Mayor London Breed orders T-Trains to run their entire route, no more switchbacks!

The T-Train stops at the main intersection in Bayview Hunters Point, Third and Palou, on July 31, 2007, shortly after it began service. – Photo: Apollonia Jordan

by Mary Ratcliff

“I would like to know the reasons why the Muni constantly stops trains on the T-Line at 23rd Street as if the rest of Third Street doesn’t exist,” wrote Bayview Hunters Point resident Gloria L. Dean in a story headlined, “Muni’s shameful racism: T-Train stops short of BVHP.” Published six years ago, on March 5, 2013, the story drew a chorus of Amen’s and MeToo’s.

“I have a sick husband at home with renal failure,” Gloria Dean explained, “and it is important for me to get home. In order for me to get home to my husband, I had to walk from 23rd Street to LaSalle. I’m an American citizen, I pay taxes and my husband is a veteran.

“It’s despicable how the Muni service treats the citizens in Bayview, as if we’re not even worthy to exist. To see elderly women, men and children waiting over an hour for a train to get home is some of the worse treatment of citizens I’ve ever seen from a transportation system. I’ve traveled extensively all over the country as well as the world and I’ve only lived in this area for one year. However, this is obviously a classic combination of classism and racism being displayed, and it is truly a SHAME!”

Finally, San Francisco has a mayor who relates to the ordinary problems of Black folks because she’s lived them too. She has the power to solve those problems, and that’s exactly what she’s doing.

San Francisco Mayor London Breed and District 10 Supervisor Shamann Walton

Today, Mayor London Breed, Supervisor Shamann Walton and the San Francisco Municipal Transportation Agency (SFMTA) announced an end to “switchbacks” on the T Third Line. The effort aims to establish equitable and reliable transportation to the southeast sector of San Francisco, as part of the agency’s Equity Strategy.

“Ending switchbacks on the T Third Line is a good step towards achieving equitable transit service in San Francisco,” said Mayor Breed. “Our residents rely on our public transit every day to drop their kids off at school, get to work and run errands. We not only need to end switchbacks, we need to do more to invest in our transportation infrastructure so that our trains and buses are consistently on time and reliable.”

To accommodate the elimination of switchbacks on the T Third Line, the SFMTA will:

  • Provide updated schedules with more accurate travel times, because switchbacks, historically, were needed to get service back on schedule;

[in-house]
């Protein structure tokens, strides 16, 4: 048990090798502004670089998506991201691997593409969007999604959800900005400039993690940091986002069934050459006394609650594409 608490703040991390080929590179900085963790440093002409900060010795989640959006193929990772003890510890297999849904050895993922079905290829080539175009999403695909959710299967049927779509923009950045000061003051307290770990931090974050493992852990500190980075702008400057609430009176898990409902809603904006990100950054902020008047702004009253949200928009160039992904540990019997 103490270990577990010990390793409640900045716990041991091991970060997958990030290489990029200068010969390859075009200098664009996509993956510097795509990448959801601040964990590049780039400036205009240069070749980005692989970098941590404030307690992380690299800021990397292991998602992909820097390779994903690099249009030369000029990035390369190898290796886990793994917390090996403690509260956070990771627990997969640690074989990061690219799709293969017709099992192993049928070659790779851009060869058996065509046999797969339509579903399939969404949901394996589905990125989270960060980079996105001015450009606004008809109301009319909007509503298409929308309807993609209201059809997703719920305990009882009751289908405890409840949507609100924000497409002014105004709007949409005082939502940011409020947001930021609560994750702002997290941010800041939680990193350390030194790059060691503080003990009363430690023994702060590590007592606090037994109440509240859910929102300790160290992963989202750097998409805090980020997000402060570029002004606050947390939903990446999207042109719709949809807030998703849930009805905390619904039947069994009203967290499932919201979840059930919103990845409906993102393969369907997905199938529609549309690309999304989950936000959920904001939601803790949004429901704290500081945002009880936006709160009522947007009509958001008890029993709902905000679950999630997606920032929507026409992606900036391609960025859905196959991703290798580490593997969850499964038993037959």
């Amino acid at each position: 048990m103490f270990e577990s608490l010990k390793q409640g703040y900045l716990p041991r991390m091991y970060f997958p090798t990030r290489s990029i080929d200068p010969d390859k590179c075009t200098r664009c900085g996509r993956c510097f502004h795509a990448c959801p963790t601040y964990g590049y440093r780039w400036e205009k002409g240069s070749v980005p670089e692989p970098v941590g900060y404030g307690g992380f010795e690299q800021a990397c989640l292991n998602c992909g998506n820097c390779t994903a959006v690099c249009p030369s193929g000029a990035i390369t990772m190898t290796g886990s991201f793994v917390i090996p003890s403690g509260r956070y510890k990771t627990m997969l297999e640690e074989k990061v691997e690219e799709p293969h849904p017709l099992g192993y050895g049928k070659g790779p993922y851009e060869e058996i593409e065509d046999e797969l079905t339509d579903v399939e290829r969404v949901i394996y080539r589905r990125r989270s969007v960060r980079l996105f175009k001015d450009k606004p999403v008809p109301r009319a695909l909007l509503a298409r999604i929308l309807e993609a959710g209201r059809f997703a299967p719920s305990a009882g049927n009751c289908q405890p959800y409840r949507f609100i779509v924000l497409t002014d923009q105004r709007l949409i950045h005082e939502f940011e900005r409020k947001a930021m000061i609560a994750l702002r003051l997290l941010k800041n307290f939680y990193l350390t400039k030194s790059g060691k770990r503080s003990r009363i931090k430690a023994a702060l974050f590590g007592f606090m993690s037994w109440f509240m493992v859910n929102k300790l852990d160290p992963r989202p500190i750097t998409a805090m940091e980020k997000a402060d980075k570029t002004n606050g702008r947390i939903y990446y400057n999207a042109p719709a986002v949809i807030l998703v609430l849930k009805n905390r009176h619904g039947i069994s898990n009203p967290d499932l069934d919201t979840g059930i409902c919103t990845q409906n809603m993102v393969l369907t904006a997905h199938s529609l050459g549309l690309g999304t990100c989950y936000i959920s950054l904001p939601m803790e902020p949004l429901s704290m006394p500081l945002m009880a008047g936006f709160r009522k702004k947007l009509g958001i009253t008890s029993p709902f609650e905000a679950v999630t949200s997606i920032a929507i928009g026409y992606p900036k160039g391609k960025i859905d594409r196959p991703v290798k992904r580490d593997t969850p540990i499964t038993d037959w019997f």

• Integrate rail service controllers into the modern Transportation Management Center, allowing for better management of the entire system;
  • Have a train on standby along the route to slot in and fill in any gaps in service;
  • Regularly perform a management review of long wait times and other data;
  • Continue to improve subway service, which can create longer wait times for service above ground.

“For years our residents in the Southeast corner of San Francisco have felt isolated and disenfranchised and switchbacks on the T-Line have continued to keep us isolated – particularly in Bayview, Potrero Hill, Dogpatch and Visitacion Valley – as they cause the train not to finish the route and leave entire communities of color stuck without a way home, a way to work, a way to pick up their children from daycare and so many other areas that help keep families and communities functioning,” said Supervisor Walton, who made an end to switchbacks a campaign promise.

“Stopping switchbacks is one common-sense way to connect Southeast sector residents to the rest of San Francisco and improve their quality of life. I’m excited to work with the mayor and SFMTA to end switchbacks on the T-Line immediately.” Muni’s plan to hire more operators as part of its switchback solution presents an opportunity for more Black drivers, a San Francisco tradition since Blacks demanded the jobs in the ‘60s.

For Black San Franciscans whose priorities have been ignored for decades, it’s a new and better day when Mayor London Breed not only acknowledges Black community needs but calls on her entire administration – all City agencies – to raise those needs to the top of the priority list.

Gloria Dean concluded her statement six years ago with a challenge to San Francisco to recognize and respect the Black community: “I refuse to be treated as a second class citizen. I deserve more and so do all the residents of Bayview. Last check, San Francisco doesn’t end at 23rd Street.”

With London Breed as mayor, Black folks finally have a friend, a sister, in City Hall with the life experience to know our problems and feel our pain and the power to heal it.

Contact Bay View editor Mary Ratcliff at editor@sfbayview.com or 415-671-0789.